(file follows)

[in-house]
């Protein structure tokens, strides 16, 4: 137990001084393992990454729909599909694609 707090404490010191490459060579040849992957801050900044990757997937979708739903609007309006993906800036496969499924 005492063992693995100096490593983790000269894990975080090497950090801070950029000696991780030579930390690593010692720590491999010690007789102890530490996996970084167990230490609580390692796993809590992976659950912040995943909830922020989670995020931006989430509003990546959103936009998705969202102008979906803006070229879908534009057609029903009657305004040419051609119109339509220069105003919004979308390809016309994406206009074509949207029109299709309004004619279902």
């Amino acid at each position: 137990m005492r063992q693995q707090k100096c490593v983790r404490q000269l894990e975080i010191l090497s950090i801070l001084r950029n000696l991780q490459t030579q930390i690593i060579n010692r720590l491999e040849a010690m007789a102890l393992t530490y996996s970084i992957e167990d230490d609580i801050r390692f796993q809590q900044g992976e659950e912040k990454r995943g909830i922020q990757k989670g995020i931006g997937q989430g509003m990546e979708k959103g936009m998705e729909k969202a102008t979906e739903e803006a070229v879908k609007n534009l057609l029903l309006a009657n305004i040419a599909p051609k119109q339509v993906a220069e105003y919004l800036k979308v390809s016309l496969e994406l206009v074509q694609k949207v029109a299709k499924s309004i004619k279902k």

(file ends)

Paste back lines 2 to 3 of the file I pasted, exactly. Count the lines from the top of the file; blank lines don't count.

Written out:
């Protein structure tokens, strides 16, 4: 137990001084393992990454729909599909694609 707090404490010191490459060579040849992957801050900044990757997937979708739903609007309006993906800036496969499924 005492063992693995100096490593983790000269894990975080090497950090801070950029000696991780030579930390690593010692720590491999010690007789102890530490996996970084167990230490609580390692796993809590992976659950912040995943909830922020989670995020931006989430509003990546959103936009998705969202102008979906803006070229879908534009057609029903009657305004040419051609119109339509220069105003919004979308390809016309994406206009074509949207029109299709309004004619279902």
């Amino acid at each position: 137990m005492r063992q693995q707090k100096c490593v983790r404490q000269l894990e975080i010191l090497s950090i801070l001084r950029n000696l991780q490459t030579q930390i690593i060579n010692r720590l491999e040849a010690m007789a102890l393992t530490y996996s970084i992957e167990d230490d609580i801050r390692f796993q809590q900044g992976e659950e912040k990454r995943g909830i922020q990757k989670g995020i931006g997937q989430g509003m990546e979708k959103g936009m998705e729909k969202a102008t979906e739903e803006a070229v879908k609007n534009l057609l029903l309006a009657n305004i040419a599909p051609k119109q339509v993906a220069e105003y919004l800036k979308v390809s016309l496969e994406l206009v074509q694609k949207v029109a299709k499924s309004i004619k279902k």